1. Attention: We have put together a thread with tips and a tutorial video to help with using the new software. Please take a moment to check out the thread here: Trapshooters.com Tutorial & Help Video.
    Dismiss Notice

HELP UNDERSTANDING PITCH

Discussion in 'Shooting Related Threads' started by KEYBEAR, Apr 13, 2009.

Thread Status:
Not open for further replies.
  1. KEYBEAR

    KEYBEAR Active Member

    Joined:
    Jan 29, 1998
    Messages:
    3,222
    Guys talk about Negative and Positive Pitch . But really how many really understand it . How much is to much or to little . Is Negative good or bad and if Negative is good why . I,v had alot of trap guns and have only had two or three that fit well . I just got a stock back after having a stock man work it over . It fits well and shoot were I look with very little recoil . I did the stand the gun to the wall thing but just what did that tell me about pitch ?? I really feel it is one of the thinks we overlook when fitting a new gun to the shooter .
     
  2. hmb

    hmb Well-Known Member

    Joined:
    Jan 29, 1998
    Messages:
    9,437
    It would tell you whether you have negative or positive pitch. The right amount of the right pitch can help make your shooting comfortable. HMB
     
  3. Rollin Oswald

    Rollin Oswald Active Member

    Joined:
    Jan 29, 1998
    Messages:
    1,313
    Location:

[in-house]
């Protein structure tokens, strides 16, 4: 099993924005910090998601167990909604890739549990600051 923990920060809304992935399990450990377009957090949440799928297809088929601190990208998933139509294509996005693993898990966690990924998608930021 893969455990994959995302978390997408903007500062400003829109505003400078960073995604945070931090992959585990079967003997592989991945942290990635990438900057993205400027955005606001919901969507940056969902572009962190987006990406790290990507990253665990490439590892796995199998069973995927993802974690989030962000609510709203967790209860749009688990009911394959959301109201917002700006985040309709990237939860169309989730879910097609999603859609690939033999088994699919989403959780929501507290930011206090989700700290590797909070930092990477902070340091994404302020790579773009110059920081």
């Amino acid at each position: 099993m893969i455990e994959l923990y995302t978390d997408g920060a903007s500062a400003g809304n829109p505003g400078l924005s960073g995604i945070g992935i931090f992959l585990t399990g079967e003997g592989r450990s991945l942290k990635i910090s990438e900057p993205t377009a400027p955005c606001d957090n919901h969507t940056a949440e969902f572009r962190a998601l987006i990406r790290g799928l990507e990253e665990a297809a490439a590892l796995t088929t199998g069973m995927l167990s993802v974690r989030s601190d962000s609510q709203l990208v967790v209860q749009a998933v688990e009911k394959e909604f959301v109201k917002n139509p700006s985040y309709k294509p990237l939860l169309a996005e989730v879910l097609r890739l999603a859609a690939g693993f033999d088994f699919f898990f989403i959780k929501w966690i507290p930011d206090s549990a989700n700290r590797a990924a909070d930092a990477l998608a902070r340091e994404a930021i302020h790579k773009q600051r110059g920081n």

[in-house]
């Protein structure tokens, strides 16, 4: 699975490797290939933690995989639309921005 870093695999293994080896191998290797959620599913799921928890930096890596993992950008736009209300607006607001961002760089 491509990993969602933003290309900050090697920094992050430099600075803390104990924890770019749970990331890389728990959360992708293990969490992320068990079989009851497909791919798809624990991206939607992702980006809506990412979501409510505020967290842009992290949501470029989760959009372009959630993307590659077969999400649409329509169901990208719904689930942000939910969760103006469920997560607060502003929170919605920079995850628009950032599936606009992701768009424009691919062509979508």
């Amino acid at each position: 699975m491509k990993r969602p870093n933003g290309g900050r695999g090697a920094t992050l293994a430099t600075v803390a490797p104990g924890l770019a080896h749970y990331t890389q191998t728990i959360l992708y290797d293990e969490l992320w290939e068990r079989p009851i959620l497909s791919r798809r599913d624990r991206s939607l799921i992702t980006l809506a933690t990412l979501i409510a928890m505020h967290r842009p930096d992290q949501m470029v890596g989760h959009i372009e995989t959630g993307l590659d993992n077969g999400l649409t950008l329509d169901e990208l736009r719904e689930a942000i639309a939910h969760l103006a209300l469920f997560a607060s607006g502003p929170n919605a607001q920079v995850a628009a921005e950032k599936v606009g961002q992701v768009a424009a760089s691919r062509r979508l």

Brillion, WI
    Pitch is the angle of the butt to the bore, close to 90-degrees.

    When you stand the gun on the butt next to a vertical surface, positive pitch will angle the barrel away from the surface.

    If the pitch is negative, the barrel will angle toward the vertical surface.

    Pitch is often measured in inches from the barrel's 28-inch point (for comparative purposes) to the surface. It would be better to measure it in degrees but most of us do not have the equipment to measure it that way.

    Pitch is wrong when it does not fit the shooter when in his or her normal shooting posture. The pitch is correct when the entire recoil pad or butt makes simultaneous contact with the shoulder as the gun is being mounted.

    If there is too much pitch (bottom toe of the recoil not sticking out far enough) the butt can slide up on the shoulder during recoil. Too little pitch (toe sticking out too far) and there is likely to be excessive barrel rise during recoil, which can cause cheek-slap, the painful contact to the cheek by the comb of the stock.

    Rollin
     
Thread Status:
Not open for further replies.